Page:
That fits with the experience of many instructors.

''I've seen a definite increase in men in their 40s and 50s getting back into motorcycling. They haven't ridden in 20 or 30 years, so their skills are rusty. Motorcycles have changed, and they're getting bigger motorcycles. And they're getting on without a refresher course,'' said Cathy Rimm, program director for Motorcycle Rider Education of Maine.

No one knows exactly why baby boomers are dying at a faster clip on motorcycles because there hasn't been a national study of the causes of motorcycle accidents since the late 1970s, Tyson said. Motorcycle groups are pressing for an update.

Big, powerful bikes appear to be part of the explanation. NHTSA data show that both engine displacement and fatalities among riders with the largest class of engines rose during the past decade.

Safety officials say older riders thinking about hitting the open road should recognize that their eyesight and reflexes aren't what they once were. They also say the importance of a refresher course cannot be overstated.

''In our experienced-rider courses, we do take into account the way your body changes, that your reaction time will change and that your eyesight will change. There are changes older riders should make,'' said Mike Mount, spokesman for the Motorcycle Safety Foundation in Irvine, Calif.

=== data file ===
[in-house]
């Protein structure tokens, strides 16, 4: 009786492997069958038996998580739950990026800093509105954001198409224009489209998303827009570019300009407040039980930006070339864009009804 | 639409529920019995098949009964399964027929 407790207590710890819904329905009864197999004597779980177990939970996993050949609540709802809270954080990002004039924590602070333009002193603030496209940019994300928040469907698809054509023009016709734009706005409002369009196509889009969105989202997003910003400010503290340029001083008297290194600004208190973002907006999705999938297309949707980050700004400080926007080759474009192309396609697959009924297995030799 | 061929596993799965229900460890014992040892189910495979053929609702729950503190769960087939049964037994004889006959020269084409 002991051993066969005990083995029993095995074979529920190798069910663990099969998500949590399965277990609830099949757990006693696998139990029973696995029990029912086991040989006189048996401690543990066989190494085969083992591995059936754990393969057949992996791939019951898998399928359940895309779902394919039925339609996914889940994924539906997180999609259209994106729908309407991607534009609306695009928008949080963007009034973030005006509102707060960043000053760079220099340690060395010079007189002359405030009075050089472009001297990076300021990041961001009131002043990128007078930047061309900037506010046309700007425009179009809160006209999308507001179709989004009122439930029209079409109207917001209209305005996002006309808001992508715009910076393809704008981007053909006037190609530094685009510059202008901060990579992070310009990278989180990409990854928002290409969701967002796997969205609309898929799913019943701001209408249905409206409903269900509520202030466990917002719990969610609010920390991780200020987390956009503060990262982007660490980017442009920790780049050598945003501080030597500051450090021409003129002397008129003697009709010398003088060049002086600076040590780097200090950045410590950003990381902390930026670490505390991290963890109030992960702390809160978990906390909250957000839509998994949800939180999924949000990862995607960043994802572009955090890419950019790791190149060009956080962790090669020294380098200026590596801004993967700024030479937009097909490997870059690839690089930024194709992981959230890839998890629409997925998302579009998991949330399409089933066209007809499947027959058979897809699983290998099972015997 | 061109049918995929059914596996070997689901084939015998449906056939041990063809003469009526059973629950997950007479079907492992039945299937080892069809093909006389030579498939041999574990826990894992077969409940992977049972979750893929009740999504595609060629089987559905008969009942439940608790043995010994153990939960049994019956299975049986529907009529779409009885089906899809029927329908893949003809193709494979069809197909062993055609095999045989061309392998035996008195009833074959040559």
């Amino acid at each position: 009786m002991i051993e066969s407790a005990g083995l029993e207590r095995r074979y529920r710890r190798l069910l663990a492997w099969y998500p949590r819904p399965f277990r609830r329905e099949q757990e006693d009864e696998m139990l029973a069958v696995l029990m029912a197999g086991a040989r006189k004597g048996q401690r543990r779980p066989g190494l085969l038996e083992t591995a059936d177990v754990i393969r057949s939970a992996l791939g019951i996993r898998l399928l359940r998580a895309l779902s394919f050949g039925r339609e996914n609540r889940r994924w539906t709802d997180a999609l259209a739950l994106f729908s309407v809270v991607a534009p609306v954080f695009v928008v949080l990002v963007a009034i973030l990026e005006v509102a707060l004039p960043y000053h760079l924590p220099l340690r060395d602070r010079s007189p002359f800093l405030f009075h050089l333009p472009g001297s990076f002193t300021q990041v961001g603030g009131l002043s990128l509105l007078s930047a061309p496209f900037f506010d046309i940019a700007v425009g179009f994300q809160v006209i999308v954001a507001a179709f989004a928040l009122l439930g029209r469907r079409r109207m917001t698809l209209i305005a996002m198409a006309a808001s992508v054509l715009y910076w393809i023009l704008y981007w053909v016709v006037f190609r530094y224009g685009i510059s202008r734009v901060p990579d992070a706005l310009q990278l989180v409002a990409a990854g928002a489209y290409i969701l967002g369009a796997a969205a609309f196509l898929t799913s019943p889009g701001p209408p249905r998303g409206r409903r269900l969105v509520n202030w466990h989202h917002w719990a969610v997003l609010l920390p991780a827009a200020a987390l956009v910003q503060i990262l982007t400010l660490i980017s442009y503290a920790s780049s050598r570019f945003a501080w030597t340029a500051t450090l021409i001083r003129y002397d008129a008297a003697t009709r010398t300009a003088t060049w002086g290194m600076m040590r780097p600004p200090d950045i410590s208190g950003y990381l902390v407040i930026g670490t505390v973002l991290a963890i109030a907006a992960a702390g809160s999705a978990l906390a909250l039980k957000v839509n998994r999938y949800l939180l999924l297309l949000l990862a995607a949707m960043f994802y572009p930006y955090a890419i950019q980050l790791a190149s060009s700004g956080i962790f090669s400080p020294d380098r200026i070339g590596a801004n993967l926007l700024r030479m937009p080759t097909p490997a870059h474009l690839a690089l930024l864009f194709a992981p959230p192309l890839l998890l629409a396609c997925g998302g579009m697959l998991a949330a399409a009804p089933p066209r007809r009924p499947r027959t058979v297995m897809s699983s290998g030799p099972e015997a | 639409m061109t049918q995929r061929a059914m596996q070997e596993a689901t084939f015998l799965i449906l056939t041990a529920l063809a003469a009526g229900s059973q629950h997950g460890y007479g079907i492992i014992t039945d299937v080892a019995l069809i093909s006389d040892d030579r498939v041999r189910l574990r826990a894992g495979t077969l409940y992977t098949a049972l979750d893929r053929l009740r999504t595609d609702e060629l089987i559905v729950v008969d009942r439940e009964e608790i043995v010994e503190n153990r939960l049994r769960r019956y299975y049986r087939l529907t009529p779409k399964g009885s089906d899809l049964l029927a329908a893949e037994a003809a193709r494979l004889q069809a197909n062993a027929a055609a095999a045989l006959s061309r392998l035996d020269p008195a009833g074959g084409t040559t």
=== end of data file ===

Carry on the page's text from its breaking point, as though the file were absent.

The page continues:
In many ways, Cullinan fits the stereotype of an older rider.

The repair shop manager from Standish hadn't ridden for 15 years, and his life underwent a big change when he broke off a relationship.

He spent more than $18,000 for his ride, a black low rider with chrome. He freely admits bravado played a role, along with enough income to make it a reality.

''I went for the largest bike I could handle, or that I hope I can handle,'' he said.

Though Maine and many other states require classes or clinics for new riders to get motorcycle licenses, there are no such requirements for a license holder who decides to get on a bike for the first time in decades. No state requires continuing periodic education, said Kathy Van Kleeck of the Motorcycle Safety Foundation.

Cullinan said his eyes were opened by the statistics. He has bought a helmet, which is not required in Maine, and he's taking a refresher course this winter so he'll be prepared for taking to the roads this spring.

''I'm hoping I will learn something that'll make me safer,'' he said. ''I'll be riding this spring and summer with my eyes open.''